Lawmakers mull 'textalyzer' bill that would let cops test cellphones to ID distracted drivers
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Some say distracted driving by those who are texting behind the wheel is every bit as dangerous as drunken driving.
Enter the “textalyzer.” This piece of technology—which is still under development—would be to the distracted driver what the breathalyzer is to those who have had a few too many—a device used by police to determine whether there is cause to proceed with a criminal case.
Under what is reportedly first-of-its-kind legislation, New York lawmakers are being asked to consider a Senate bill that would authorize textalyzer use by police at the scene of accidents, according to the Ars Technica.
Known as Evan’s Law, the proposed legislation was spearheaded by the father of 19-year-old Evan Lieberman, who died in a 2011 crash his family blames on an allegedly distracted driver. Although the driver said he had fallen asleep at the wheel, discovery in the civil suit Lieberman’s family filed showed “a lot of phone activity,” the dead man’s father, Ben Lieberman, told CBS New York.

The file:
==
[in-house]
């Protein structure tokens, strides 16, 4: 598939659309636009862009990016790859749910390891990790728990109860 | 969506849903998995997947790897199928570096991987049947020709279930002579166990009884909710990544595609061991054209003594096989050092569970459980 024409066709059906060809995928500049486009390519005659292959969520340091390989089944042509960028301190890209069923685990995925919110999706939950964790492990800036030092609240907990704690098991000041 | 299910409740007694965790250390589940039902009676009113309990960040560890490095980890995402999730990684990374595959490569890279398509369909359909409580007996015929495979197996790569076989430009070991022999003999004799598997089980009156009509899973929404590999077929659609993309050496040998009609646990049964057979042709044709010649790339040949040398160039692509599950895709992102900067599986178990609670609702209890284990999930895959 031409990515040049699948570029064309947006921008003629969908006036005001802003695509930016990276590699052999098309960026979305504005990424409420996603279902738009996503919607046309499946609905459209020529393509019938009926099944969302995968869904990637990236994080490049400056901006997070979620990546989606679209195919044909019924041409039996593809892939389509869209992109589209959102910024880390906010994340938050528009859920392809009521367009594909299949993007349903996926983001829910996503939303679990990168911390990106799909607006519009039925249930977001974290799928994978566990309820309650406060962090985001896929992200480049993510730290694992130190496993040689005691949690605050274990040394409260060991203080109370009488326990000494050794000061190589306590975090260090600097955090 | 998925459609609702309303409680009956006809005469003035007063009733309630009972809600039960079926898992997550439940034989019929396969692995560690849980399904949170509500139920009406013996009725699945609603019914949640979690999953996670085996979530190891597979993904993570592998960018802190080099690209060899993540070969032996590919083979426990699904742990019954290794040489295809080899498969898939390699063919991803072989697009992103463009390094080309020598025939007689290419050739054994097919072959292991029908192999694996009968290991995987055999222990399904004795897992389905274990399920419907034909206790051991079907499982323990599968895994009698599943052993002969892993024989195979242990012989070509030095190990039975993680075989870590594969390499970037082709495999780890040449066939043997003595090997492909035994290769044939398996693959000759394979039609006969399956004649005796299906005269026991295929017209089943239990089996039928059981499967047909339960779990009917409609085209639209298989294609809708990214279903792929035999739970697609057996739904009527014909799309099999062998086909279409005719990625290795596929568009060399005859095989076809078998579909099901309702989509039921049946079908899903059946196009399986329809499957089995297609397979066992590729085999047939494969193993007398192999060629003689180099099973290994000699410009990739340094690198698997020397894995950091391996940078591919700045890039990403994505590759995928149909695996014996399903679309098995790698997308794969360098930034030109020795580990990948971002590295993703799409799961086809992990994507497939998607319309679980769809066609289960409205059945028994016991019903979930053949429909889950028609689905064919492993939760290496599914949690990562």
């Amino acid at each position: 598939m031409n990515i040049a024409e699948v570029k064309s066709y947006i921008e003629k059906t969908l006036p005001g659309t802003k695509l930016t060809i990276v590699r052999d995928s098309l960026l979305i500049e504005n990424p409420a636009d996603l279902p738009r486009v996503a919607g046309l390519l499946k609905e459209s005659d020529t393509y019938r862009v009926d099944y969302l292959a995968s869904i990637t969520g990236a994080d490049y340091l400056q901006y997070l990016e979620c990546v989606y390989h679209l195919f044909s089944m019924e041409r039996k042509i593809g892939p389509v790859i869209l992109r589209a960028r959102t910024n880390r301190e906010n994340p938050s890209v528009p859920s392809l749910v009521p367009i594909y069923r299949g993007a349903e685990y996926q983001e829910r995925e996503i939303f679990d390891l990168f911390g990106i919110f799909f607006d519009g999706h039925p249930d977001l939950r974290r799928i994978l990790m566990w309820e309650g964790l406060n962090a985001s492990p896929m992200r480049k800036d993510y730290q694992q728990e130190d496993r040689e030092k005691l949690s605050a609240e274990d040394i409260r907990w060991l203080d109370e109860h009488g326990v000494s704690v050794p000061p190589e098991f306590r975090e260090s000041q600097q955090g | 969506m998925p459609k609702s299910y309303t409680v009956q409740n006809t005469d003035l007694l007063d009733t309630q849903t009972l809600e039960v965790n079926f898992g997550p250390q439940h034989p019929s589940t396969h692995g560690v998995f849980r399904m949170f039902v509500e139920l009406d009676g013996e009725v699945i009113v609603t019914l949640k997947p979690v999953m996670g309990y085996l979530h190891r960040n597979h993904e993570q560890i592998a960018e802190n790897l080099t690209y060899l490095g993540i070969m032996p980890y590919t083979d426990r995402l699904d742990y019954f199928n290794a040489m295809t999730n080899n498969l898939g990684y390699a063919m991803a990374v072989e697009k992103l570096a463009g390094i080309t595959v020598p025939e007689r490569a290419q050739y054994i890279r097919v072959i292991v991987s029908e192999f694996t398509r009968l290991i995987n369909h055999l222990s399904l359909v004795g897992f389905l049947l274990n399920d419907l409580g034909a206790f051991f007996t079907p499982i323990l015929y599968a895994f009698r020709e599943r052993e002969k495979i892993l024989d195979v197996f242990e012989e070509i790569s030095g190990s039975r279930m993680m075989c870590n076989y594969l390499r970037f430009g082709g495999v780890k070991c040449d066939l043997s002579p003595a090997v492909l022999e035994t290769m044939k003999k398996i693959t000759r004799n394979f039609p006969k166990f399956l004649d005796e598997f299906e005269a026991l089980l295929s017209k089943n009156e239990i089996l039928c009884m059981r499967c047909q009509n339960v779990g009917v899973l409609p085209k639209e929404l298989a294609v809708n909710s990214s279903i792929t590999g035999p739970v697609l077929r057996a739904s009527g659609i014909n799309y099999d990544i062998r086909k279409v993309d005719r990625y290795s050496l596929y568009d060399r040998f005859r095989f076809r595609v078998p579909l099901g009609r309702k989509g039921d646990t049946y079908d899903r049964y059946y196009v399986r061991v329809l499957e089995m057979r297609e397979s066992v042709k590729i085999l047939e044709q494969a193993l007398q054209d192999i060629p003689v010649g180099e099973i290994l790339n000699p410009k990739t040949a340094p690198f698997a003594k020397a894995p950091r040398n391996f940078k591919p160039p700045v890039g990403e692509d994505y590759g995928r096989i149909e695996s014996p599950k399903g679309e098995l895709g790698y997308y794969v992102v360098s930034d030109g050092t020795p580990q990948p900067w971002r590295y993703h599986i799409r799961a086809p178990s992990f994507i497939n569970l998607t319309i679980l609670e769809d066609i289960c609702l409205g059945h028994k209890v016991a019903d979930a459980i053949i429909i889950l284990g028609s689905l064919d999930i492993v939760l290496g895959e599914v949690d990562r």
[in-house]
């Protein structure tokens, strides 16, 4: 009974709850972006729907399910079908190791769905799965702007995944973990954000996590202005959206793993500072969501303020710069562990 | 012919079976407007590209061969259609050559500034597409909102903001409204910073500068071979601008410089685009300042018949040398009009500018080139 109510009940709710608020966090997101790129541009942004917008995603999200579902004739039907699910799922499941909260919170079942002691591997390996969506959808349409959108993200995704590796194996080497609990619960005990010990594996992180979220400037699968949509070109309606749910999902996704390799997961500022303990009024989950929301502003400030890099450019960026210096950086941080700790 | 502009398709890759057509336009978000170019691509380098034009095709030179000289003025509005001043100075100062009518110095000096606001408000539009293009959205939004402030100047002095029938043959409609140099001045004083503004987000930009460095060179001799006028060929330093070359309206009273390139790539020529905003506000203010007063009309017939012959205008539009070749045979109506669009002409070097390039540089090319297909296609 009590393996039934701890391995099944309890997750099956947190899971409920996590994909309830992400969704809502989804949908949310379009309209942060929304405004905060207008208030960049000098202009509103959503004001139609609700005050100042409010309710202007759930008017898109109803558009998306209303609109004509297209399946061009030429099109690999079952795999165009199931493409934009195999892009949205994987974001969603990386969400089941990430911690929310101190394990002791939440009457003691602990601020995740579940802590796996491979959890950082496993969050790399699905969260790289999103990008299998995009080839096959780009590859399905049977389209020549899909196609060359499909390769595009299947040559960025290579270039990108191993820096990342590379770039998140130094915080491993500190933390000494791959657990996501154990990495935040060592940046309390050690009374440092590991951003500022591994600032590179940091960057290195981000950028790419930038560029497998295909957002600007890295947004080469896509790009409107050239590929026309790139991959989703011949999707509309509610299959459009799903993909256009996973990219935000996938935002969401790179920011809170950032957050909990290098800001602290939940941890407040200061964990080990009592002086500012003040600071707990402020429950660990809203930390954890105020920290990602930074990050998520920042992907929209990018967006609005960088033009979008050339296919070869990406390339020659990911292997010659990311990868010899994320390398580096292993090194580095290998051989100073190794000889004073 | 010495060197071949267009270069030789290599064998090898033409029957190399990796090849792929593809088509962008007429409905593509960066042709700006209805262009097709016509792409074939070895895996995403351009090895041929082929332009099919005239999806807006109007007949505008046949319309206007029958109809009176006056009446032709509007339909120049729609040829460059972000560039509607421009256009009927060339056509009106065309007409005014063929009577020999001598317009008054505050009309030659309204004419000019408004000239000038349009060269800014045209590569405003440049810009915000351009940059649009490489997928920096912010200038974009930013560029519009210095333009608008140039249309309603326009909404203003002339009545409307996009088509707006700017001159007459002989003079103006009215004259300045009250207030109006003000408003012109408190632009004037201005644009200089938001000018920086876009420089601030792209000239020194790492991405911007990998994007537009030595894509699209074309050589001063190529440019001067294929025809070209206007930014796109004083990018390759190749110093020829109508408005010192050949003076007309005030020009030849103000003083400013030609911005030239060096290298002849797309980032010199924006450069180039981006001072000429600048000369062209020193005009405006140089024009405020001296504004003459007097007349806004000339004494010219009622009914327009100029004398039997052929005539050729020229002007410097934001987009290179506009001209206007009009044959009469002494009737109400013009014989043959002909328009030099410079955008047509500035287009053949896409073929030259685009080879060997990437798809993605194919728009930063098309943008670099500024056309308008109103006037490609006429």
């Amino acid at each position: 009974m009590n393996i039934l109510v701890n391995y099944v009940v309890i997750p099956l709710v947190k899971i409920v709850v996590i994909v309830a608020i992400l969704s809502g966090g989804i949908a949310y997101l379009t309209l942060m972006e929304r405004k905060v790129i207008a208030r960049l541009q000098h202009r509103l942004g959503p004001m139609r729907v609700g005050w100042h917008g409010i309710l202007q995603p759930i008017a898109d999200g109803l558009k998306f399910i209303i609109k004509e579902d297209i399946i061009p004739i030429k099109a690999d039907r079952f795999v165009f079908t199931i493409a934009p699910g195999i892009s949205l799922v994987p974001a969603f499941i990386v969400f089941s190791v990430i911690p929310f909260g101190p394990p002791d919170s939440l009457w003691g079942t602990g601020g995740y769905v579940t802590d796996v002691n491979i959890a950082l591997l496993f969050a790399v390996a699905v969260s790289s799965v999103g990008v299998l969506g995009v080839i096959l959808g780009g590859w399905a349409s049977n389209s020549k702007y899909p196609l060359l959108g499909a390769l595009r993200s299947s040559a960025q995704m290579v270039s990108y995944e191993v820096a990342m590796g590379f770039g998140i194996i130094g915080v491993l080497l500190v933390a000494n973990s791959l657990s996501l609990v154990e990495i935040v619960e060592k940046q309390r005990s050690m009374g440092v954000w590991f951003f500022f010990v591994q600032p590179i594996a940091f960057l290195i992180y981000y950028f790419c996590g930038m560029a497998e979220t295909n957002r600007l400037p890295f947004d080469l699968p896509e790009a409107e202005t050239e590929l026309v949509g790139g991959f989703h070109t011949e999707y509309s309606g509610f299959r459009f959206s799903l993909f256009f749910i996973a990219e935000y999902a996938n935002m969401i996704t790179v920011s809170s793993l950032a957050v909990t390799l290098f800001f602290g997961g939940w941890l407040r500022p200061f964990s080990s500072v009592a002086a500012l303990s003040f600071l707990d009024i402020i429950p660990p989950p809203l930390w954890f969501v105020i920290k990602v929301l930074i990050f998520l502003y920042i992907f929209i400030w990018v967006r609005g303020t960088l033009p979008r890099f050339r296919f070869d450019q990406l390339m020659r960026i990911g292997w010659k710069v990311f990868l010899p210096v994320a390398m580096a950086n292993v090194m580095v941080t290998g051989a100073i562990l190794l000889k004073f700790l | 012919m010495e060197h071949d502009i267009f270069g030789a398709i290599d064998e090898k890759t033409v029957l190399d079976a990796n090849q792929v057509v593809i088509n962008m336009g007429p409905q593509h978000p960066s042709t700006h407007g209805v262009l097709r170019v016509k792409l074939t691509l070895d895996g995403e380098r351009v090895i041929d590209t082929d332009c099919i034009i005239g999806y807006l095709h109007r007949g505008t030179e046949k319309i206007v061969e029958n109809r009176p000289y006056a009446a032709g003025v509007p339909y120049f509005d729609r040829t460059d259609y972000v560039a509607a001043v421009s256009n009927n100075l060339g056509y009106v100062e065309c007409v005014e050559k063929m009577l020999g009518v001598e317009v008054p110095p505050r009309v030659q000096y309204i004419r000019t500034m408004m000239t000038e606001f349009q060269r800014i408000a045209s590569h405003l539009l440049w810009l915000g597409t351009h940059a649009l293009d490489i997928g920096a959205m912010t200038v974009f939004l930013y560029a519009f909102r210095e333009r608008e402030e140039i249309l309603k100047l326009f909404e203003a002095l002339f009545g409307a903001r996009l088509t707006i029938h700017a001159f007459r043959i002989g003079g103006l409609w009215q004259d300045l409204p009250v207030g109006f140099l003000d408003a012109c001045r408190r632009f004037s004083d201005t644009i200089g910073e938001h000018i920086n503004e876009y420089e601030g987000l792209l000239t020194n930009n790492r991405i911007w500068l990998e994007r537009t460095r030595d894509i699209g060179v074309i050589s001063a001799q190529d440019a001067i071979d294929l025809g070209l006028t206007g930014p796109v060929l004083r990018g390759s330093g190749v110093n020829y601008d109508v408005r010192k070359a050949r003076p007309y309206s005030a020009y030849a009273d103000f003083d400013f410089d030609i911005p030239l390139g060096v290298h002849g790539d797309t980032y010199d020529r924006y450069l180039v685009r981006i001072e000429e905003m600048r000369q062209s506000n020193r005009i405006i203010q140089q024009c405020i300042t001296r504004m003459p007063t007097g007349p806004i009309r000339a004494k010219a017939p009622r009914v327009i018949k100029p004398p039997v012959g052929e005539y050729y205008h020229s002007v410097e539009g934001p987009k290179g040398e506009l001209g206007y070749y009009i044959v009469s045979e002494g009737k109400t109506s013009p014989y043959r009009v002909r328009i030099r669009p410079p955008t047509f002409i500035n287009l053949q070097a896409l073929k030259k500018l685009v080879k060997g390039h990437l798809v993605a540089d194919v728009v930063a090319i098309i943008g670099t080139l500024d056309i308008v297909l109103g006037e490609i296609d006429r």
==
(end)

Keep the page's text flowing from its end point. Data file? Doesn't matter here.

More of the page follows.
The family had to pursue its own investigation to find this out, but “what we learned was that police were not to blame,” Lieberman said. “There is no protocol for police to investigate at the scene of the accident.”
Hoping to alleviate privacy concerns, Lieberman and others emphasize that the textalyzer will only look at phone usage, not its content.
Under the bill, which is currently before the New York Senate Transportation Committee, motorists would be deemed to have given implied consent to the textalyzer test, in case of an accident. Those who refused would lose their driving privileges.
Hat tip: Apple Insider
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